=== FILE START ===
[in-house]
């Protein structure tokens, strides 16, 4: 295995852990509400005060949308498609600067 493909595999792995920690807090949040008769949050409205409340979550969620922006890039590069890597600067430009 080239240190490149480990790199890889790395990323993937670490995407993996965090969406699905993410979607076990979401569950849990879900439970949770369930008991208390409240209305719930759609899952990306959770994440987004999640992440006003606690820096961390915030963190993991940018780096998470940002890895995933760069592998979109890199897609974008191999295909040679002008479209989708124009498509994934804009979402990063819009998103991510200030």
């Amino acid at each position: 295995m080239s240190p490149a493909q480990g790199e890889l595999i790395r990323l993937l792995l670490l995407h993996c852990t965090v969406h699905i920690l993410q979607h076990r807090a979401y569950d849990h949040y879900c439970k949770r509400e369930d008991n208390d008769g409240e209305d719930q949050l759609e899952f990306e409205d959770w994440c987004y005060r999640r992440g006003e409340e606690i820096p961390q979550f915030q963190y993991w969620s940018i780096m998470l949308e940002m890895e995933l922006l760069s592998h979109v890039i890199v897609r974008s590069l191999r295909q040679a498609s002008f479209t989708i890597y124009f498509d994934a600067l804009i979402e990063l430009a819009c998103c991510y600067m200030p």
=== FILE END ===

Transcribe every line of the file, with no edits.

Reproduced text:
[in-house]
């Protein structure tokens, strides 16, 4: 295995852990509400005060949308498609600067 493909595999792995920690807090949040008769949050409205409340979550969620922006890039590069890597600067430009 080239240190490149480990790199890889790395990323993937670490995407993996965090969406699905993410979607076990979401569950849990879900439970949770369930008991208390409240209305719930759609899952990306959770994440987004999640992440006003606690820096961390915030963190993991940018780096998470940002890895995933760069592998979109890199897609974008191999295909040679002008479209989708124009498509994934804009979402990063819009998103991510200030």
């Amino acid at each position: 295995m080239s240190p490149a493909q480990g790199e890889l595999i790395r990323l993937l792995l670490l995407h993996c852990t965090v969406h699905i920690l993410q979607h076990r807090a979401y569950d849990h949040y879900c439970k949770r509400e369930d008991n208390d008769g409240e209305d719930q949050l759609e899952f990306e409205d959770w994440c987004y005060r999640r992440g006003e409340e606690i820096p961390q979550f915030q963190y993991w969620s940018i780096m998470l949308e940002m890895e995933l922006l760069s592998h979109v890039i890199v897609r974008s590069l191999r295909q040679a498609s002008f479209t989708i890597y124009f498509d994934a600067l804009i979402e990063l430009a819009c998103c991510y600067m200030p």